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    Post-occlusive reactive hyperemia (PORH) following arterial occlusion is widely used to assess cutaneous microvascular function, though the underlying mechanisms remain to be fully elucidated. We evaluated the hypothesis that Ca2+ -activated, ATP-sensitive, and voltage-gated K+ channels (KC a , KATP , and KV channels, respectively) contribute to PORH while nitric oxide synthase (NOS) and cyclooxygenase (COX) do not. On separate occasions, cutaneous blood flow (laser Doppler flowmetry) was monitored before and following 5-min arterial occlusion at forearm skin sites treated via microdialysis with the following: Experiment 1 (n = 11): (a) lactated Ringer solution (Control), (b) 10 mM Nω -nitro-L -arginine (NOS inhibitor), (c) 10 mM ketorolac (COX inhibitor), and (d) combined NOS+COX inhibition; Experiment 2 (n = 14): (a) lactated Ringer solution (Control), (b) 50 mM tetraethylammonium (non-selective KC a channel blocker), (c) 5 mM glibenclamide (non-specific KATP channel blocker), and (d) 10 mM 4-aminopyridine (non-selective KV channel blocker). Separate and combined NOS and COX inhibition did not influence PORH. Conversely, tetraethylammonium and glibenclamide attenuated, whereas 4-aminopyridine augmented PORH. We showed that tetraethylammonium, glibenclamide, and 4-aminopyridine modulate PORH with no roles of NOS and COX in human non-glabrous forearm skin in vivo. Thus, cutaneous PORH changes could reflect altered K+ channel function. © 2019 John Wiley & Sons Ltd.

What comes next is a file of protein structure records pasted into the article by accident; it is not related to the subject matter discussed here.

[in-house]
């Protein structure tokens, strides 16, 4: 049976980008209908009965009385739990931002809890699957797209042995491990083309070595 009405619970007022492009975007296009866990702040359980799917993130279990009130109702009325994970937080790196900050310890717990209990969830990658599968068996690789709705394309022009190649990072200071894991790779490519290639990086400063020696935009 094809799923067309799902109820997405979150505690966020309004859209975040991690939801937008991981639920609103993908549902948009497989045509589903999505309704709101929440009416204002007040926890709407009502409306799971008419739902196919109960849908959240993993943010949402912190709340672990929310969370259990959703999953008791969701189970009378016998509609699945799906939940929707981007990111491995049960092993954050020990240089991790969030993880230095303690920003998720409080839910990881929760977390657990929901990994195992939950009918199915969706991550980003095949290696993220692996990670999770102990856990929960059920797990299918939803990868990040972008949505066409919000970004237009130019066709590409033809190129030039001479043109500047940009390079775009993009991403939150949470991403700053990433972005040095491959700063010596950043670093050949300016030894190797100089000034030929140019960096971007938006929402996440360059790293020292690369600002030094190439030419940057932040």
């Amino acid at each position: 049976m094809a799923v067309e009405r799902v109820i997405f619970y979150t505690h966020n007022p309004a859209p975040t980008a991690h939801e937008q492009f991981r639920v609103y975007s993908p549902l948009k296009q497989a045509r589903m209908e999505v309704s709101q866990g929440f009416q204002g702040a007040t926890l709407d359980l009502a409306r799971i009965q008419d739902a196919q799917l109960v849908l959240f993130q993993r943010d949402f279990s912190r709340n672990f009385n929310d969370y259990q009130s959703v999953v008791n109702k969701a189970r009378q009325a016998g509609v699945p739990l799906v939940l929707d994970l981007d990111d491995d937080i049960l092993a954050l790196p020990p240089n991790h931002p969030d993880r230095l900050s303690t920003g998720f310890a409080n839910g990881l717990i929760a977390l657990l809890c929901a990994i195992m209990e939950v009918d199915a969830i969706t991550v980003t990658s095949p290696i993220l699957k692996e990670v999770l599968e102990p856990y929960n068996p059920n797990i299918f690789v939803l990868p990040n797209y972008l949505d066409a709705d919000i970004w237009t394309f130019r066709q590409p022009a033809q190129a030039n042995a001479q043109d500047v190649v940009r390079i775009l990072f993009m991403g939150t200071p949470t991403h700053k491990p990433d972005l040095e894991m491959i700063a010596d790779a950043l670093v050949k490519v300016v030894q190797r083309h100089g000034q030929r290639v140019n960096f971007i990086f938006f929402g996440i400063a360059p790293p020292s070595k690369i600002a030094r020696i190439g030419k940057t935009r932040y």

Citation

    Naoto Fujii, Gregory W McGarr, Masashi Ichinose, Takeshi Nishiyasu, Glen P Kenny. Tetraethylammonium, glibenclamide, and 4-aminopyridine modulate post-occlusive reactive hyperemia in non-glabrous human skin with no roles of NOS and COX. Microcirculation (New York, N.Y. : 1994). 2020 Jan;27(1):e12586

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    PMID: 31435995

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